Have you ever seen a Civil Emergency Message and wondered what it was? I don’t blame you if you don’t know what they are. The information that’s available to the public is poor at best and pretty confusing.
A Civil Emergency Message (CEM) is a warning issued by a local, state or national government agency that is then broadcast by the NOAA Weather Radio (NWR) system and Emergency Alert System (EAS). This emergency can be weather-related but it can also be part of an all-hazards notification.
Let’s look closer at what a civil emergency and a Civil Emergency Message are.
What makes something a civil emergency will differ a little depending on the specific area that you live in because they are usually declared by a local or state emergency management office. Usually, they are going to be a disaster or emergency that affects the local area and is either imminent or in progress.
A terrorist threat, landslides, weakened dams, loss of water, flooding, or even an accident that’s releasing chemicals into the air are all examples of events that could be labeled a civil emergency.
Civil Emergency Messages warn the general public of imminent threats to public safety or threats that are in progress as the message is broadcast. A Civil Emergency Message has a higher priority than a Local Area Emergency (a warning of a potential threat) but is not as specific or widespread as a Civil Danger Warning (an ongoing threat to a large population).
This is an example of what a CEM will look like if one is broadcast in your area:
The NOAA Weather Radio service was chosen to be the primary means of sending all-hazards alerts to the public. A study was done back in the 1970s and it found that the National Weather Service had much better coverage in place than other systems which made it easier and more effective for them to take on the responsibility of being the main office to send out emergency alerts.
Modern technology has made it easier to reach people through the National Emergency Alert System (EAS) but NWR still broadcasts alerts over VHF radio in case other technology fails or you’re in an area that’s outside of normal cell coverage. They have the ability to broadcast to only certain areas or across the entire network all at once.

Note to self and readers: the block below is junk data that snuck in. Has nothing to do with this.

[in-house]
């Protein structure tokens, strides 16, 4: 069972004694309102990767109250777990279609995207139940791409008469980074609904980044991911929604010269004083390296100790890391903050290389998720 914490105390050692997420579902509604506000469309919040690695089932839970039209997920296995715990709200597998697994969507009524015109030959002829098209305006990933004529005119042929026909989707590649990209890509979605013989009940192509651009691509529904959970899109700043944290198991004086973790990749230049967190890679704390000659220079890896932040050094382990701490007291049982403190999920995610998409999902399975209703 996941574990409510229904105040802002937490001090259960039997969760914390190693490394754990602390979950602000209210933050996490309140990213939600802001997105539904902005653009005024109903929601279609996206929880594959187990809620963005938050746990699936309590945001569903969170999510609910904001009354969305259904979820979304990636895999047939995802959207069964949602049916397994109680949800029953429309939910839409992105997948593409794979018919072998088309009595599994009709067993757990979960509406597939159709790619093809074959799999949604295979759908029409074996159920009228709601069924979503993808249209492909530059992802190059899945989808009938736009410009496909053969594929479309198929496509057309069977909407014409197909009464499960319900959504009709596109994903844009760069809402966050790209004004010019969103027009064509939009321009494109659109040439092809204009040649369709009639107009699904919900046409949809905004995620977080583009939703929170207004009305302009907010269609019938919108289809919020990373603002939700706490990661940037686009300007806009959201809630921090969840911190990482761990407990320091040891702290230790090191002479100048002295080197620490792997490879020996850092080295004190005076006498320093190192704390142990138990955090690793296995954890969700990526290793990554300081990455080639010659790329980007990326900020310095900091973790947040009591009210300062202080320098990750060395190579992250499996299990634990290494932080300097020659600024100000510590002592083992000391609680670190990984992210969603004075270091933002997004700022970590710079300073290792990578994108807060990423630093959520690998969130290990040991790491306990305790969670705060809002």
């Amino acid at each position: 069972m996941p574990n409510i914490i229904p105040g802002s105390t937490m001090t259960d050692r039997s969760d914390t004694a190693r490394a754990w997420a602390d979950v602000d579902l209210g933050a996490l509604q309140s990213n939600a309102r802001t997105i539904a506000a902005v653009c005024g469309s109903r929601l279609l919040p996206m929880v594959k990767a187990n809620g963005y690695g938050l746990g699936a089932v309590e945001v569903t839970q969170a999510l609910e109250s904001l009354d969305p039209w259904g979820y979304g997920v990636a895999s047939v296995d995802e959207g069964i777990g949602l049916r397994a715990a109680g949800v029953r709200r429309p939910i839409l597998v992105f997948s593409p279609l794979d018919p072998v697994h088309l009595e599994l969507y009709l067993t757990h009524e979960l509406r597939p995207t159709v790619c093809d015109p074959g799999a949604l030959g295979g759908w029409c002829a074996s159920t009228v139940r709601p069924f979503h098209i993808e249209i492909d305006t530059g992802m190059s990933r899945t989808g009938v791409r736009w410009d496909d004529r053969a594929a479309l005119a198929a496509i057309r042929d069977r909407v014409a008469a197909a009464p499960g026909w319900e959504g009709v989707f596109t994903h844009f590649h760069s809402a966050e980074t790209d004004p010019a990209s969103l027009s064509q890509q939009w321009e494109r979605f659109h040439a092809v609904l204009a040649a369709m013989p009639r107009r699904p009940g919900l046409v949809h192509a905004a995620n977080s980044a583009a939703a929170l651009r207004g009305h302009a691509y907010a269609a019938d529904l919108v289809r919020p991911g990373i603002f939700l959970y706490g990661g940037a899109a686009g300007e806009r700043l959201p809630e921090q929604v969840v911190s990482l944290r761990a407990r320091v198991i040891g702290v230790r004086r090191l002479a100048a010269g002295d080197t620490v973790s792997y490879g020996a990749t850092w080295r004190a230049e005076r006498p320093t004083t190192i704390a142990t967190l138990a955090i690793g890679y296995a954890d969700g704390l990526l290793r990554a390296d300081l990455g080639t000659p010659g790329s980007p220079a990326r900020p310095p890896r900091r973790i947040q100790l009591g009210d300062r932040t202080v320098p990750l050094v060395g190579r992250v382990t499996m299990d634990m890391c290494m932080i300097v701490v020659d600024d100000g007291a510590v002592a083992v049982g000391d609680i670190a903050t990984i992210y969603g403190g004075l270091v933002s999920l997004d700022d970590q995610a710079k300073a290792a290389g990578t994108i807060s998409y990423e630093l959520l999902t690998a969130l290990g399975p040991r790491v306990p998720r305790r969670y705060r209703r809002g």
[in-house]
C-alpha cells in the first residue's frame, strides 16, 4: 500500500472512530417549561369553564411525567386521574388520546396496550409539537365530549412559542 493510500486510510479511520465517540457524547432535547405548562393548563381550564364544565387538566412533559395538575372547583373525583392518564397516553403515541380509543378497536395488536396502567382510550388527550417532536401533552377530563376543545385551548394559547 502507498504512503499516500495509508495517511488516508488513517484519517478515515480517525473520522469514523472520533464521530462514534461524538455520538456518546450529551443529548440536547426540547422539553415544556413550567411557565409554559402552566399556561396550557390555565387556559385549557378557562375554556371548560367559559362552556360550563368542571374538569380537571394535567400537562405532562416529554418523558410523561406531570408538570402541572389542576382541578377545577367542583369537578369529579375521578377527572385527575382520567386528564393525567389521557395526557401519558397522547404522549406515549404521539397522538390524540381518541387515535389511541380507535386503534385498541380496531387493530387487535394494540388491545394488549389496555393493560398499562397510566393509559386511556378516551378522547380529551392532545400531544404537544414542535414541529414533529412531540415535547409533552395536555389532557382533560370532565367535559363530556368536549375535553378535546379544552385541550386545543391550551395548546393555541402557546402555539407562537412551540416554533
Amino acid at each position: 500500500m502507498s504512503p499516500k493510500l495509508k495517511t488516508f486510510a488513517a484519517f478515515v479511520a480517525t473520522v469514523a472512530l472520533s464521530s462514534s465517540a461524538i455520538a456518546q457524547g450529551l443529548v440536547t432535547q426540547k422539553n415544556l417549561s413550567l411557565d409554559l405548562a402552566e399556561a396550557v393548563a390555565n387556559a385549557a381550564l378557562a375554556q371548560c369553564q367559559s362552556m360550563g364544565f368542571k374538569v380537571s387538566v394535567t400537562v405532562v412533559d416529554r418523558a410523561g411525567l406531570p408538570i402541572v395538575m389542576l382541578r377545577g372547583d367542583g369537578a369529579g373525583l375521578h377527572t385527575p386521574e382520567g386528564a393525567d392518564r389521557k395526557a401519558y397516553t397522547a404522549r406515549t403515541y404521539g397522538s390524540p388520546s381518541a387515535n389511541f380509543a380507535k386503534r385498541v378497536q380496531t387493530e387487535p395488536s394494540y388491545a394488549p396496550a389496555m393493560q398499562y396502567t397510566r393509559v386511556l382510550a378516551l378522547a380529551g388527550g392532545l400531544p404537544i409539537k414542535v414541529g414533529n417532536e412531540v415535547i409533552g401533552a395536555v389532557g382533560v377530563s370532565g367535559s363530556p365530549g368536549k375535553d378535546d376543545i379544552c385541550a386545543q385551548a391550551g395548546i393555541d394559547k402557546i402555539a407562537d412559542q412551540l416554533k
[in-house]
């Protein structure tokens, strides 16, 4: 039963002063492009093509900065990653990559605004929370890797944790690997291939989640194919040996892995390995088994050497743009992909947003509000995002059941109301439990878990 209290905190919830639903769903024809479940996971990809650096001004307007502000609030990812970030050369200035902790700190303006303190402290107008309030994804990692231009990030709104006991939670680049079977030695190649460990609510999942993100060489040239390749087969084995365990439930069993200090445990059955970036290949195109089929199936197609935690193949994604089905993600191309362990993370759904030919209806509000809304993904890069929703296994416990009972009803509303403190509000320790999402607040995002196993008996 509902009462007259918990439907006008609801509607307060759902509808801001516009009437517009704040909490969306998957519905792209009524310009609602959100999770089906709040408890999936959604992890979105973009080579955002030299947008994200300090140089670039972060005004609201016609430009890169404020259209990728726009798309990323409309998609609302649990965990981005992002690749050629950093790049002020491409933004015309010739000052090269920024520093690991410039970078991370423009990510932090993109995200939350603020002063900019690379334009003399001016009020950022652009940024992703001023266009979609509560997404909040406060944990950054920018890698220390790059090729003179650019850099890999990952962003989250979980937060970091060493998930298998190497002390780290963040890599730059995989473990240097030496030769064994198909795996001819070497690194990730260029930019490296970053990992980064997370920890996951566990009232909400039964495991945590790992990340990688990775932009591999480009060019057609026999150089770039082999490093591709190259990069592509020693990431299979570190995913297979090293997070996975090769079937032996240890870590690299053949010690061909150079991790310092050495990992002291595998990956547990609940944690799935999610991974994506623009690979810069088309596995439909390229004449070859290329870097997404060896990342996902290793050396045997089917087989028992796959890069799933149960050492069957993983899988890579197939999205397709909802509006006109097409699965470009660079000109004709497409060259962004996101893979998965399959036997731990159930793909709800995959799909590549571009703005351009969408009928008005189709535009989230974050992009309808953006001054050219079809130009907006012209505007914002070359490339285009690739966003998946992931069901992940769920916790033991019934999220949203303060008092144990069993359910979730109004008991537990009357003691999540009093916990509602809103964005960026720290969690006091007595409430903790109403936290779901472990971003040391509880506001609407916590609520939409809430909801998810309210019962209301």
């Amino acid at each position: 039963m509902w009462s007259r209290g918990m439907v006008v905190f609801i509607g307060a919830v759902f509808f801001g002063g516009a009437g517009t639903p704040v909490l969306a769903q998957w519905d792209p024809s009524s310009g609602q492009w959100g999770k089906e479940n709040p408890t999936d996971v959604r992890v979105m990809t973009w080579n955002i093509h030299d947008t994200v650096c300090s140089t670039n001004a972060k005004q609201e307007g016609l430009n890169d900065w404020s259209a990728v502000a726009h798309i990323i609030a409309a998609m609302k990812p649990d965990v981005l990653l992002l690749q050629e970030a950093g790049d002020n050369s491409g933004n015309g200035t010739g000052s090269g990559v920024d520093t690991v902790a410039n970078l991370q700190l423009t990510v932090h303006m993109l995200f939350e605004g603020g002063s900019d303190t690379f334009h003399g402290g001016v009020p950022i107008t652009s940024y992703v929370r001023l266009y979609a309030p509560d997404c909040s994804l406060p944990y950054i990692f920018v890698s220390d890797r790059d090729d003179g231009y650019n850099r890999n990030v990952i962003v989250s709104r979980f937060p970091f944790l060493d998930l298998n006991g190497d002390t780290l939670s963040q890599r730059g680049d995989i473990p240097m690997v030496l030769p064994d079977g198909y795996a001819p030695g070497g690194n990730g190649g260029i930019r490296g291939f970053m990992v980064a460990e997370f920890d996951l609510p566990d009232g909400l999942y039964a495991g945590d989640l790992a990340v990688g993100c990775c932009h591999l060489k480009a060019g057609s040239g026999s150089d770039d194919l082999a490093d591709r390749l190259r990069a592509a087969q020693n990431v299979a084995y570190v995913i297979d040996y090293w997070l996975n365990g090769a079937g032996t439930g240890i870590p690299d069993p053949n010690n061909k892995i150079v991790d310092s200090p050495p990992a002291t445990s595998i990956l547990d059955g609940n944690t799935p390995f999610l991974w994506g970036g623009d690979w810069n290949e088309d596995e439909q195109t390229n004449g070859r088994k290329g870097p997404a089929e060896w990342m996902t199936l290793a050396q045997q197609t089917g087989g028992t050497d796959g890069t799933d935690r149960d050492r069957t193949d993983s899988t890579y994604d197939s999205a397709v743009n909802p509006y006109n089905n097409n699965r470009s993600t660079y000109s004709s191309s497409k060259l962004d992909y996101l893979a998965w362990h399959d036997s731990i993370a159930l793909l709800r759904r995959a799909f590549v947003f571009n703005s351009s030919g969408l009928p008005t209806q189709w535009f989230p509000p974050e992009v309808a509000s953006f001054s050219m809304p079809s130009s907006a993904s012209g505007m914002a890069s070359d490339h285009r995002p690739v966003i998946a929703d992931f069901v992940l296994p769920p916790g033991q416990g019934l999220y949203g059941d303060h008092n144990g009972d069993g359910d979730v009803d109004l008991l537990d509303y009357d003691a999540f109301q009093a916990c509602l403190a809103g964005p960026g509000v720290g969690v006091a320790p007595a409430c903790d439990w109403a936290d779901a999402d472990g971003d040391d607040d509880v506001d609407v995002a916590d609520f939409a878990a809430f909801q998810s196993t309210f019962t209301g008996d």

NOAA Weather Radio forms the backbone of all-hazards alert notification. That’s why every emergency kit needs to have a NOAA capable radio in it!
NWR includes more than 1000 transmitters, covering all 50 states, adjacent coastal waters, Puerto Rico, the U.S. Virgin Islands, and the U.S. Pacific Territories. They broadcast up to date info 24 hours a day 7 days a week!
The National Weather Service is an amazing resource to find out what’s going on in your local area. They don’t only put out weather advisories.
If you’re ever wondering what’s going on in an area, just go to their website, plug in the zip code in the top left of the page and hit search. You’ll get a ton of weather info but you’ll also get access to any other dangerous conditions that have been observed in the area. It’s a tool that a lot of people do know about!
When a CEM is issued it usually comes from the local or state level emergency managers’ office. They send the message to the National Weather Service who then broadcasts the message over the NOAA Weather Radio (NWR).
The CEM will also be broadcast over the EAS so you should get notified on your phone and the television.
When you see or hear a CEM, you should do whatever is suggested by the message. If it recommends avoiding an area, then stay out of that area if you can, if it says to shelter in place, then shelter in place. It’s really pretty simple.
What to do if you see a Civil Emergency Message:
- Follow the directions given in the CEM.
- Do not try to go see the area that’s affected by the CEM.
- If you’re in the danger area, let loved ones know that you’re okay so they don’t try to find you.
Civil Emergency Messages are meant to warn you about an emergency that is going to happen, or is happening and gives you a suggested course of action to take. You should do what you can to stay away from the area or take the recommended action.
Never go toward an area that’s experiencing an emergency just to check it out and see what’s going on! You not only run the risk of getting injured, but you can also cause emergency responders to have to risk their safety to rescue you.